Children who need vital dental treatment from the orthodontist could be waiting at least two years for the treatment. Parents are now considering taking their children to other counties in the face of a two year waiting list locally for the service.
A Rathdowney schoolboy who was told in second class that he would need braces, will now begin secondary school without even being assessed by the orthodontist.
“We knew from when he was seen by the dentist in second class that he would probably need braces, but he wouldn’t be seen again until he was in sixth class,” his distraught mother said this week. “He was seen in October 2010 by the dentist in Rathdowney and we were told that he definitely needed braces. We went on the waiting list in January of this year and when I rang about the assessment I was told that it would be at least a year and a half. It will probably be another year before he gets braces. He will be at least 15 by the time he gets the treatment he needs now.
“It would be around €4,500 to get the braces, but we can’t afford this. My daughter will need braces too. We’re at a dead end.” The Rathdowney parent said she was waiting to hear if it was possible to transfer to another county that has a shorter waiting list.
“I would travel anywhere if it meant that he got seen to. He does need braces, so it’s not a case that he will be assessed and then told he doesn’t need them. This is probably going to end up costing him money as an adult,” she said.
She has wriiten to both the Minister for Health and the local orthodontist, but has not had any response so far.
A Ballyadams mother, whose son is also on the waiting list said she was shocked to find out that they were only dealing with referrals from November 2009 now.
“I was told that the two dentists are finishing up and they are not taking on anymore patients. There is only one orthodontist for the county and they have a new position in Cork, but they can’t leave Laois until that position is filled.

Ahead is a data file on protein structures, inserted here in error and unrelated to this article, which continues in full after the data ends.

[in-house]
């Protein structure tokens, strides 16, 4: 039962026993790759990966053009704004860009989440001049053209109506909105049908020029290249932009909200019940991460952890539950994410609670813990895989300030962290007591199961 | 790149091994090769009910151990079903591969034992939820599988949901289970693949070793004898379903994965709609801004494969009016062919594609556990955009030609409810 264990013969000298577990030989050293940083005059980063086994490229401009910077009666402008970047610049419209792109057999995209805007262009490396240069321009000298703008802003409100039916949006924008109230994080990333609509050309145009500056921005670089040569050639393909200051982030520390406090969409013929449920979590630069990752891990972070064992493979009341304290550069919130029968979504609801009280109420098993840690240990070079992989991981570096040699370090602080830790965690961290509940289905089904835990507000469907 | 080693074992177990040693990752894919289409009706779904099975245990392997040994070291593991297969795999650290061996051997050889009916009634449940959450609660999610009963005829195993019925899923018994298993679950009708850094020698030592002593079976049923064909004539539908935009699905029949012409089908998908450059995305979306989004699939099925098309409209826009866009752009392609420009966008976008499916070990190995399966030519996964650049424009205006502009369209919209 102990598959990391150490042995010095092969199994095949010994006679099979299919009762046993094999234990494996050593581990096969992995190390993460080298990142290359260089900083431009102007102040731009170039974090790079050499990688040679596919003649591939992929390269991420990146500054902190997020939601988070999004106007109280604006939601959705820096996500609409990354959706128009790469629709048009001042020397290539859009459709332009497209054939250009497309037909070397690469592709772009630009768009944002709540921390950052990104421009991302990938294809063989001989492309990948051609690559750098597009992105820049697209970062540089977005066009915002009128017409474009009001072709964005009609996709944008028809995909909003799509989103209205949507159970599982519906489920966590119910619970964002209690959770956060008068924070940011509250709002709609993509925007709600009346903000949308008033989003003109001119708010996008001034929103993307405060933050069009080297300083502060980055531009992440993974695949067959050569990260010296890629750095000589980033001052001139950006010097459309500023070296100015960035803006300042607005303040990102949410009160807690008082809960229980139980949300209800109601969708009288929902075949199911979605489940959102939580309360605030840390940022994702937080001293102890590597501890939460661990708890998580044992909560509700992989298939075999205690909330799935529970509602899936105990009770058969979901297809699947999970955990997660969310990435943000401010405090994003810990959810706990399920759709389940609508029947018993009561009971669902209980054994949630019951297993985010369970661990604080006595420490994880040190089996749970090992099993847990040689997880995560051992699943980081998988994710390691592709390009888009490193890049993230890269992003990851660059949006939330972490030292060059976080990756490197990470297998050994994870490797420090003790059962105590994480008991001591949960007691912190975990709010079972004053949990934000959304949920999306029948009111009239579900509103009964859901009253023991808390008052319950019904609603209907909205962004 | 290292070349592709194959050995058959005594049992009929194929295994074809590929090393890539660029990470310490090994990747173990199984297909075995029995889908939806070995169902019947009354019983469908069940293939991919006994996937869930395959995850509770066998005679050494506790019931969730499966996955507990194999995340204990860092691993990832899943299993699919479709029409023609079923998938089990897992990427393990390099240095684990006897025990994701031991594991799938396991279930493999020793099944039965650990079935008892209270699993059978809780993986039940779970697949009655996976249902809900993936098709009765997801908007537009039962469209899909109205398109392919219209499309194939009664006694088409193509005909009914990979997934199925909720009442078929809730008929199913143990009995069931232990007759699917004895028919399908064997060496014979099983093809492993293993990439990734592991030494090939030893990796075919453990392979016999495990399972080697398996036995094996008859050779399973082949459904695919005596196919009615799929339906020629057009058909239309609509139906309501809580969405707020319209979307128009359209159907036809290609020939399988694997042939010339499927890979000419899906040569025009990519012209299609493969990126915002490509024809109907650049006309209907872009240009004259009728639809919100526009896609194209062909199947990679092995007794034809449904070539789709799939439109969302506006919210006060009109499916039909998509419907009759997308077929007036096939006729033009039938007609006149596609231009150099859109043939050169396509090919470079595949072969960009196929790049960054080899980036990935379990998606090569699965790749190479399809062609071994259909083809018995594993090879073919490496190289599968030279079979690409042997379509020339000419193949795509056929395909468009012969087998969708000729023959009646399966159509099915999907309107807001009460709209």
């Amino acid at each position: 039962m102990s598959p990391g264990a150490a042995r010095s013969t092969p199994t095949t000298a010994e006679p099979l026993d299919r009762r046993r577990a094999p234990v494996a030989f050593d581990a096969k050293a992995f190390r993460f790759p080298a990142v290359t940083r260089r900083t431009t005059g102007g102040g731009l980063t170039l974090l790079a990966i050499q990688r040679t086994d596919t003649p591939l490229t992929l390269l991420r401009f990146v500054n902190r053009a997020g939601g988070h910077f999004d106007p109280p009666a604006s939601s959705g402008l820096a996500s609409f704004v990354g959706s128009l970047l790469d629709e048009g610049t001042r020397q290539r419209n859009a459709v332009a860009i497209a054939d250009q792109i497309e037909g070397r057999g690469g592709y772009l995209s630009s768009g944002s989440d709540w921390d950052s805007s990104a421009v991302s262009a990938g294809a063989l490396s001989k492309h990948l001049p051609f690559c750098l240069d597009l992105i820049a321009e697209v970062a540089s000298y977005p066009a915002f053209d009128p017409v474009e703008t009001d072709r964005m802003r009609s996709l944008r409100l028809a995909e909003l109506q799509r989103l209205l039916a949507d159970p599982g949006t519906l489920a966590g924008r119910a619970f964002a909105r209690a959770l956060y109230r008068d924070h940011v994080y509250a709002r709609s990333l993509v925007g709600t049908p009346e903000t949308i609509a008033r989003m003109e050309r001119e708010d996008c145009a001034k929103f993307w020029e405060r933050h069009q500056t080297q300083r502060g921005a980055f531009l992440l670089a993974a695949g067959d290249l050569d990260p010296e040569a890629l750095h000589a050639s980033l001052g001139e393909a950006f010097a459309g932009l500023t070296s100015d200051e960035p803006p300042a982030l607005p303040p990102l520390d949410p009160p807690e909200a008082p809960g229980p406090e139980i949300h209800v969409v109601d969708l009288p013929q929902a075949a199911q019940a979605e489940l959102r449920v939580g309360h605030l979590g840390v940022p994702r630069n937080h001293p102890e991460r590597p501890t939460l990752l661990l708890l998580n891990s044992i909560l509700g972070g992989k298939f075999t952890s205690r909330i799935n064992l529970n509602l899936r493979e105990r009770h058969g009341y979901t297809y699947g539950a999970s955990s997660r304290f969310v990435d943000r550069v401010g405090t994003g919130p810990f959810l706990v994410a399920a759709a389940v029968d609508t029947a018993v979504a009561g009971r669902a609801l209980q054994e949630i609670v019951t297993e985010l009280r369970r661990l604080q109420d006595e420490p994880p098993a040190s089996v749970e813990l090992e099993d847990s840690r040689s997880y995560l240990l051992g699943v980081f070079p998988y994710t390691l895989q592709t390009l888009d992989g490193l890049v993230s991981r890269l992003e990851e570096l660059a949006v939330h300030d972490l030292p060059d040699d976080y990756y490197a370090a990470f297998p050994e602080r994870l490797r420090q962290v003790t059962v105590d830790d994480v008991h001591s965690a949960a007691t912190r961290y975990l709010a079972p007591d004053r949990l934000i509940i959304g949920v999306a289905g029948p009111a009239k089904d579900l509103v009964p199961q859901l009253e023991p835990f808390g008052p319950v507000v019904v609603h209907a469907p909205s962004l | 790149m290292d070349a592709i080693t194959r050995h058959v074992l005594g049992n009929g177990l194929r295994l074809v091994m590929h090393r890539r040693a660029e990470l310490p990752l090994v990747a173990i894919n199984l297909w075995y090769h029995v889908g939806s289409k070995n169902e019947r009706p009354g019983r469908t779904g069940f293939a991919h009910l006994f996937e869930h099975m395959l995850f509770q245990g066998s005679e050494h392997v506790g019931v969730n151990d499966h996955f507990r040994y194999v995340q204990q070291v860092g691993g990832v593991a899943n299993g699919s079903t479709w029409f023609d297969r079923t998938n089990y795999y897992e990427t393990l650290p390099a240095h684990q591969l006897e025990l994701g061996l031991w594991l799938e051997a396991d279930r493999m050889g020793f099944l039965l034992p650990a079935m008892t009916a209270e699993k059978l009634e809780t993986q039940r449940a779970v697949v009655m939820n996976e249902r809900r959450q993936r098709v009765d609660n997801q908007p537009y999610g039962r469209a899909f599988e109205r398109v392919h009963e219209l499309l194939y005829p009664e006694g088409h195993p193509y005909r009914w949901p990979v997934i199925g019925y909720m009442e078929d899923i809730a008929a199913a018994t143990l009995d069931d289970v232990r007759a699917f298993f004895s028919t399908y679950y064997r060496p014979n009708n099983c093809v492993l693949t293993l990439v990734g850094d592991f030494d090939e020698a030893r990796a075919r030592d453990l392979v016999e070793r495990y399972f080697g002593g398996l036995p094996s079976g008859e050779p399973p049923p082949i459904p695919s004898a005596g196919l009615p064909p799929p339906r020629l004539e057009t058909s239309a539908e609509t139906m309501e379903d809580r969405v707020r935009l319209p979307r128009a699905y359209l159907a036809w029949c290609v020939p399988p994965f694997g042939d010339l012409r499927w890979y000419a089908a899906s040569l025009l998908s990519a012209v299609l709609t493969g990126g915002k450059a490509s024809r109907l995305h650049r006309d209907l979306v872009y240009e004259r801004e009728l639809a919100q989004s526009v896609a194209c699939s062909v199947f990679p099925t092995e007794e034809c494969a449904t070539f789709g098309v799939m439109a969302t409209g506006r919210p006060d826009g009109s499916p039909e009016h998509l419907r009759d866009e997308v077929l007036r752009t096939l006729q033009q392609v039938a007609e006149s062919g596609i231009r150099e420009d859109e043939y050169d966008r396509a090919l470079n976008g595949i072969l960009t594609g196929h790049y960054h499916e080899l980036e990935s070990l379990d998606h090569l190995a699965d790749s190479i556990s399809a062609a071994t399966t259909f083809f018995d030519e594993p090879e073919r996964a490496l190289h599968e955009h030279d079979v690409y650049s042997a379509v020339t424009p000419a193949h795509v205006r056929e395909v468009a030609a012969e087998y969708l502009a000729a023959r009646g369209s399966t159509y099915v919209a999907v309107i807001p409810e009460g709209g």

“They’re winding down their client list and they’re only seeing existing patients, no new people are being brought in. There used to be a Saturday surgery that sped things up, but that was cut.
“I nearly died of shock when I heard how long the list was,” she said, adding that her son could be as old as 15 or 16 before he sees the orthodontist.
Sinn Féin TD Brian Stanley said the situation was nothing short of a scandal. “For the past year and a half the service is almost non-existent and Laois now has no full time consultant in place.”
Deputy Stanley said the lack of proper services was causing huge difficulties for families. “In many cases the child is not even assessed, never mind getting the necessary treatment. Some low income families are being left with no option but to borrow money and bring their children to private clinics.
“The importance of children receiving the appropriate treatment at the correct point in their development is a must. The Government and HSE cannot claim to be helpless regarding this issue, as the overall amount we spend on health per person is comparable to other European countries that have a first class service and is completely free.
Deputy Stanley said the embargo on public sector recruitment does not apply tocConsultants that would provide orthodontic treatment.
In response the HSE said a management meeting took place place yesterday (Tuesday) to discuss service provision in this area.